All those contours and craggy parts took it's toll on the once energetic and enthusiastic sproglings and the last couple of kilometres were marked by enquiries as to how far there was to go. There was a brief period of celebration at the NDG and the childer slept the eighty mile drive back to Pietowers. Happily, neither are permanently broken and would probably do it again.

Friday, 19 April 2019

Short Walks - Bewick Hill

Because the distance of the walk is not important - it's what you do with the walk. This one was necessarily fairly short - about 4 miles, in fact, and took roughly the same number of hours. A substantial amount of this time was spent lazing in the sun having lunch and chatting. This, I submit, is a Useful Thing To dD. LTD spent much of the same time in dreamy snoozy snory land. This is also a useful thing to do. This is time well spent. This is not a competition. There are no prizes. These hills, on a benign day like this,  allow you to breathe and think and empty the niggles from the mind.

Having neglected Dawn for some time in favour of some pre-TGO backpacking trips and some stupidly long walks (all very enjoyable - I'm not complaining) - it was time to catch up, not only because  I've bought a tent off Dawn for my next TGO challenge and I owed her some spondoolies, but also, that, well, it was just time to catch up. So we caught up a bit and made some tentative plans.

 The route choice was mine - a couple of Tumps to bag and 700 feet or so of contours. The hills turned out to be rather lovely - Harehope Hill - easy with short grass and a view and Bewick Hill with heather and a very large and impressive hill-fort plus some World War 2 pill-boxes in very good condition. On the way up, Dawn noticed some cup and ring markings and we investigated these further on the way down. Cup ad ring carvings are very very old and quite mysterious - that is to say that nobody knows why people made such an effort to make the circles and cups - and that the rock is quite hard so these would have taken some effort.

In the middle bit, we just laid in the heather in the warm sunshine with a skylark larking about nearby and a bumble bee or too and, on close inspection, some ladybirds.

This is all enjoyable stuff. It's all very well hurtling about the countryside in a bid to complete a huuuuuuge route before Something Happens, but sometimes, often, it's a really good idea to relax a bit and soak up whatever there is to be soaked up. You have to, just, chill, man.....  catch some rays, watch a ladybird wander about on your left Scarpa, have a chat, eat cheese and snooze...... and make some plans. And then go home and tell your Mum all about what happened.

More fax an info about Old Bewick hillfort is here (click the word "here") (over there, not here)

Tuesday, 16 April 2019

Long Walks - Yorkshire Three Peaks

This walk was yet another of Li Yang's ideas. The date for this has chopped and changed due to snowstorms, bad colds, diphtheria, measles,  the election of comedy heads of state in various countries and has been juggled with another Long walk intended as part of a reccy for Crook and Weardale Ramblers at Skipton, but extended over some rather cracking moorland edges so as to get back to where the cars are parked.

All of this is highly irrelevant, obviously and, to quote said comedy politicians when avoiding a difficult (i.e. embarrassing) question - ".... what is important..."  is that as well as the usual Diane and David, we also had Marie and Michael, but no LTD cos I thought  this was too far for him.

 Everybody in this group walks faster than me and is more cheerful, better looking, has more money and a enjoys wider selection of friends than even me or  Lucky The Dog. This is a tragedy, obviously.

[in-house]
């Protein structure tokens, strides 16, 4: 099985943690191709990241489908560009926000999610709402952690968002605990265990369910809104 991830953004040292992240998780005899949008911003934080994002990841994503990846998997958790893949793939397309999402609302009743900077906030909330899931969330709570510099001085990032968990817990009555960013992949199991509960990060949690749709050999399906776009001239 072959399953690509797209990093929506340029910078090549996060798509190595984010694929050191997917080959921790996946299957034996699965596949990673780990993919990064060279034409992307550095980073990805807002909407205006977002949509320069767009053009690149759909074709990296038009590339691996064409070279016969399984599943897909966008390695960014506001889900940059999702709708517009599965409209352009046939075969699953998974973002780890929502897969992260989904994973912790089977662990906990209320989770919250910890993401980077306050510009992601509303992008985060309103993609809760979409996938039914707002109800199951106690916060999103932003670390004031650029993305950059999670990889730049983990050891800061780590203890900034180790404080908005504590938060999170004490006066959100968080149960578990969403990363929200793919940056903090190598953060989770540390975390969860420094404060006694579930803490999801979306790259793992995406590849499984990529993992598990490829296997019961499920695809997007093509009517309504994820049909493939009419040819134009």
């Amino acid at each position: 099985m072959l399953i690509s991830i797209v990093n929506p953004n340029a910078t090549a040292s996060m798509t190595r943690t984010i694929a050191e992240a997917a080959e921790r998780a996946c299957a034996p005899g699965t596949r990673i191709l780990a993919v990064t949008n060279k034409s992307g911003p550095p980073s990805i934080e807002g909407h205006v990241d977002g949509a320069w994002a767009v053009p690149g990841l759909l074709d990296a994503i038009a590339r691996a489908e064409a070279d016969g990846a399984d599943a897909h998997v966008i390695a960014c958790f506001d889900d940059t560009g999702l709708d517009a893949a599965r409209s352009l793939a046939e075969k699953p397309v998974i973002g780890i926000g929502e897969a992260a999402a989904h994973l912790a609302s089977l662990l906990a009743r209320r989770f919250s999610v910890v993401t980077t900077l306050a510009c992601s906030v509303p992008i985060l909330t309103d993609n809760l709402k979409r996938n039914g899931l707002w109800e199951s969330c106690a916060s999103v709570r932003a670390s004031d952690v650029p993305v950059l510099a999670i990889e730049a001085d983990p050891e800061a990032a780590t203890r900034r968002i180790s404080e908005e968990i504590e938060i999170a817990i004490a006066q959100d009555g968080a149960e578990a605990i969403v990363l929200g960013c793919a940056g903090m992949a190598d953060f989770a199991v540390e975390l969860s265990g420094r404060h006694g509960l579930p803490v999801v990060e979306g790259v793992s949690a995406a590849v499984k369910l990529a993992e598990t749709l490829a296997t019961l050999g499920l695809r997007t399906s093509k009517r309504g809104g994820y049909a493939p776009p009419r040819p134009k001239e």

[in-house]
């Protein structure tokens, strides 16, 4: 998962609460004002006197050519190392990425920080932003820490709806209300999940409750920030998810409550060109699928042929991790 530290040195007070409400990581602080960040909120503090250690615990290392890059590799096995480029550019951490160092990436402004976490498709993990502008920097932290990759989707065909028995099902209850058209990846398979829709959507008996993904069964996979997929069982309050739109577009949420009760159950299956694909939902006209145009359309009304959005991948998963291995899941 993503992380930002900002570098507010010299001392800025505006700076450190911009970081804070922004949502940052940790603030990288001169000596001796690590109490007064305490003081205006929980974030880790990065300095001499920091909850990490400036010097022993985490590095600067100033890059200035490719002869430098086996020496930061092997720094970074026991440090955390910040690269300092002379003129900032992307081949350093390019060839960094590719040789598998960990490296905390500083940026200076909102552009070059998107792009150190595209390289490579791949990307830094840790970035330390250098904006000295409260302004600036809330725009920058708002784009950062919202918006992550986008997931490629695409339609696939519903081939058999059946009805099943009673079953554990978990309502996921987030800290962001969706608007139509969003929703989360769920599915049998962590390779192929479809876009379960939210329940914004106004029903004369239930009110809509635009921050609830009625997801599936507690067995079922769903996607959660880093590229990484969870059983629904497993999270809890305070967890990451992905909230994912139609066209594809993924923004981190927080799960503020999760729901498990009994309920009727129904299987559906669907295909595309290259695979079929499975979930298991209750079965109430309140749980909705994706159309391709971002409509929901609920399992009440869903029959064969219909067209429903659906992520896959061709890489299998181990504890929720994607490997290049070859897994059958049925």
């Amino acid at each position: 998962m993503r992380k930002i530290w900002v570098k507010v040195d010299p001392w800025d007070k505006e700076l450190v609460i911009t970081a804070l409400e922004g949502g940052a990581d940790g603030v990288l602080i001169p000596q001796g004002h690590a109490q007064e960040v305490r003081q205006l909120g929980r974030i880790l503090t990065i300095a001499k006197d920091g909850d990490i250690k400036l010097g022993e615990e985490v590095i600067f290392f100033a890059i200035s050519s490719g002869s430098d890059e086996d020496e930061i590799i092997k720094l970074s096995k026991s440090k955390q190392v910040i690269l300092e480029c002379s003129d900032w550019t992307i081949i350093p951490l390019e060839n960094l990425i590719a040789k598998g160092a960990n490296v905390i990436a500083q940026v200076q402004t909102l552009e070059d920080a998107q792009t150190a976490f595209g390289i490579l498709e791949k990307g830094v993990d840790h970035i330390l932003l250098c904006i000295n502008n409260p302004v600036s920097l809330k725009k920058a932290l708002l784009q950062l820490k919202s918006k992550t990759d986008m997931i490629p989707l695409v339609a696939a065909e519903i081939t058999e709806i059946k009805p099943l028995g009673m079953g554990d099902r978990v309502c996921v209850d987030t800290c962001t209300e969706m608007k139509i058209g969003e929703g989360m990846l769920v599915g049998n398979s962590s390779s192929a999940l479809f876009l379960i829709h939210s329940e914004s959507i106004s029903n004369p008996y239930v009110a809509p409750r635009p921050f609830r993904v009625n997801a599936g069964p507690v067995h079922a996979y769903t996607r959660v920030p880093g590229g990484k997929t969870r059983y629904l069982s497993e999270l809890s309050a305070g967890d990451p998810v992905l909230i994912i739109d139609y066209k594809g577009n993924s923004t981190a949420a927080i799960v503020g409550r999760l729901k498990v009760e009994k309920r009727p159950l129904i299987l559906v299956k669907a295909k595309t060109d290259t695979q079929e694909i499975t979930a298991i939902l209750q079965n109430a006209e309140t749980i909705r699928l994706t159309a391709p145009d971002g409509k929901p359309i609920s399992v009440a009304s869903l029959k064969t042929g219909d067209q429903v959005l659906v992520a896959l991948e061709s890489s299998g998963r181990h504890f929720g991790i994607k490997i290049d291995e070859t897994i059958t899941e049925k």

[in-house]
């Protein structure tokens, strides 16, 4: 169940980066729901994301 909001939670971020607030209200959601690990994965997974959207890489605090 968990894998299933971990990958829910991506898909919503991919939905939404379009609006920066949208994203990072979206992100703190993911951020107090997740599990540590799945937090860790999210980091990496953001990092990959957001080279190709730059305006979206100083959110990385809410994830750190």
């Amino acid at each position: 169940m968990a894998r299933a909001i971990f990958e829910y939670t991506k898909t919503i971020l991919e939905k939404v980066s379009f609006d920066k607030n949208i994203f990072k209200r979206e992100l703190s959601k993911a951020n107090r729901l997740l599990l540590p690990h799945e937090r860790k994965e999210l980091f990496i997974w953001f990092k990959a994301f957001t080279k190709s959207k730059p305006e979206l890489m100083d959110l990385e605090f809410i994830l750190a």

I have some history with this particular walk, though,  having done it half a dozen times before, failed at least twice and, taken individually, according to my walks log, the total number of ascents of the three hills adds up to 101 times, not including searches in the 1980's which didn't quite get to the top of anything.

I expect that this not only shows a lack of imagination concerning which hill to climb, but also indicates that by now, I ought to know my way around the area, and it seems likely that this is the reason why the rest of the group seemed to think I was the leader, even though I was miles at the back most of the time. Maybe they just wanted somebody to blame if at some point we'd been forced to resort to a taxi. 

 I should point out, though, that navigating the Three Peaks route is very very easy, apart, maybe, from finding the right way off the top of Ingleborough in the fog, which, historically, is where many people go wrong. It's not surprising, really, because it is a bit confusing.

We had no problems at all , apart from some minor trips. The group battered their way around the route, braving fierce winds and stupidly low wind-chill factors, specially on Whernside, finishing in 10 hours and 40 minutes which is not a record of any kind, but is the quickest I could have done it anyway. I suspect that some of my companions could have been quite a bit quicker.

My last visit to this route was in July 1982, so it's a long time ago and, I have to say, that since then the walk has been Pennine-Way-I-fied. That is to say that it has been diverted around boggy bits, sloppy bits, and bits where the path turned into a deep and scary gully and it has also been signposted at most crucial points and, best, or worst of all, has been provided with a hard surface, mainly Lancashire mill slabs or made into a road, just a bit under width for a land rover. This is fairly hard on the feet and would have ruined LTD's delicate paws. (As I explained to him on my return to Pietowers. Luckily I was already covered for tetanus...)

Thus, it has been civilised and , as far as brainwork is concerned, it's easy. It's still a long way, though, and the contours add up to a lot of ascent, and descents, parts of which are tricky having been "improved" with boulders or cobbles in an apparent random and uneven distribution.
There's a tea van and a pub at Ribblehead, a barn selling tea and all kinds of scoff at Philpin Farm, quite close to the pub at Chapel-le-Dale.  My advice is that success may well depend on staying out of the pubs... 
Coming up in the Long Walks series, in early May, is a little trundle starting at Cracoe, heading into Skipton on the Dales High Way and returning via the moorland edges of Crookrise, Rylstone Fell and Cracoe Fell.  Just 20 miles, unless we get lost, in which case it might be 15 .... or.. er  25...  Lucky is not allowed on this one either because it's the Duke of Devonshire's open access land.